Proteolytic activity in the human stomach during digestion and its correlation with the augmented histamine test.

Abstract

The gastric secretory capacity may be determined in man by the augmented histamine test introduced by Kay (1953). The gastric juice aspirated during this test is the response to a maximal histamine stimulation and the output of hydrochloric acid has been shown to be closely correlated to the parietal cell mass (Card and Marks, 1960). The variations in concentration and volume of the hydrochloric acid secreted during this test show a significant tendency toward a higher secretion of acid in patients with duodenal ulcer than in normal individuals. As a consequence the augmented histamine test is of considerable help in the establishment of the diagnosis and it is today widely used as a guide to treatment. These clinical applications of the test results are based on the assumption that there exists a close correlation between the result of the augmented histamine test and the gastric secretion when food is used as a physiological stimulus. It is therefore important to measure the relationship between the gastric secretion stimulated by food and the response to maximal histamine stimulation. Quantitative determination of the acid secreted during digestion of normal food is not possible because juice with an unknown composition will leave the stomach through the pylorus before the stomach contents can be aspirated. As a consequence no reports exist giving quantitative determinations of the gastric secretion after ingestion of normal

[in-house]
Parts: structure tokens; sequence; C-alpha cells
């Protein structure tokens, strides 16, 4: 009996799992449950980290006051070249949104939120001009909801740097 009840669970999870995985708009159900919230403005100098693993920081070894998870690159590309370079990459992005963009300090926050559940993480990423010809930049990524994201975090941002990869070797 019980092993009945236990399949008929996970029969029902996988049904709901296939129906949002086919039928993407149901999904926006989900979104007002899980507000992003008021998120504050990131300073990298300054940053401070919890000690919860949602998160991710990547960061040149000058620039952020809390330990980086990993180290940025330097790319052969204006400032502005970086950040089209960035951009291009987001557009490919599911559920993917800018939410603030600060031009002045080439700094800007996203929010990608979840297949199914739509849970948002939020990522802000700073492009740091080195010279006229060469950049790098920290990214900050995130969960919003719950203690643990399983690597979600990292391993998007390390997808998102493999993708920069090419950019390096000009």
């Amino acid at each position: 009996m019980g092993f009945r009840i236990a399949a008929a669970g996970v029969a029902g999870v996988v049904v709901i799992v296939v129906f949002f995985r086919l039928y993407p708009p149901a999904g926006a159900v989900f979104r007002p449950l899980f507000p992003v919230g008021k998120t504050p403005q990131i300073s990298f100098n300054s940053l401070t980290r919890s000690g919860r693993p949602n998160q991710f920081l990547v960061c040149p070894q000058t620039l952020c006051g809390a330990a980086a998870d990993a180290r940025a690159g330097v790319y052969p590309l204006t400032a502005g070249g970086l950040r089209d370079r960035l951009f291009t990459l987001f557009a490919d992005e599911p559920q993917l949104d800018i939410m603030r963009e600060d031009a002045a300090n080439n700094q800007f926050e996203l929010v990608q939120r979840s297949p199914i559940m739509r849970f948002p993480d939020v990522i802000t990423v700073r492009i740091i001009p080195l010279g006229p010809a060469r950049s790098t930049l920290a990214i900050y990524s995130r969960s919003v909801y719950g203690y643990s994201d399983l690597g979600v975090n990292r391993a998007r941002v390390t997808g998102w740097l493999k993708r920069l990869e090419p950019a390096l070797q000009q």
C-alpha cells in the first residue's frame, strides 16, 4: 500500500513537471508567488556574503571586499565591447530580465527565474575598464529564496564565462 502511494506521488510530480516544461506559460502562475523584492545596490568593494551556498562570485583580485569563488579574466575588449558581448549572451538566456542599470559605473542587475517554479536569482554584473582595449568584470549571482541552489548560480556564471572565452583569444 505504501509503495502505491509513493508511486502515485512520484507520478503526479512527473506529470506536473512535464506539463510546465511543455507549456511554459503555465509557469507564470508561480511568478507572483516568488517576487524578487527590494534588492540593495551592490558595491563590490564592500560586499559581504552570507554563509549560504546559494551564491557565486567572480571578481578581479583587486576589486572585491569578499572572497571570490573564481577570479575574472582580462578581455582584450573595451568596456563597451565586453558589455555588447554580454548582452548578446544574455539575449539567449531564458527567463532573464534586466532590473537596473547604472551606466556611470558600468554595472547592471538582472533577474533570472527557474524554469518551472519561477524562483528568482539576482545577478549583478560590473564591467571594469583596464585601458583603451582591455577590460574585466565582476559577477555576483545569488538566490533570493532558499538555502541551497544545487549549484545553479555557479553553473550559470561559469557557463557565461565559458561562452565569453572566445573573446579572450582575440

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Cite this paper

@article{Rune1966ProteolyticAI, title={Proteolytic activity in the human stomach during digestion and its correlation with the augmented histamine test.}, author={Simon J. Rune}, journal={Gut}, year={1966}, volume={7 1}, pages={69-72} }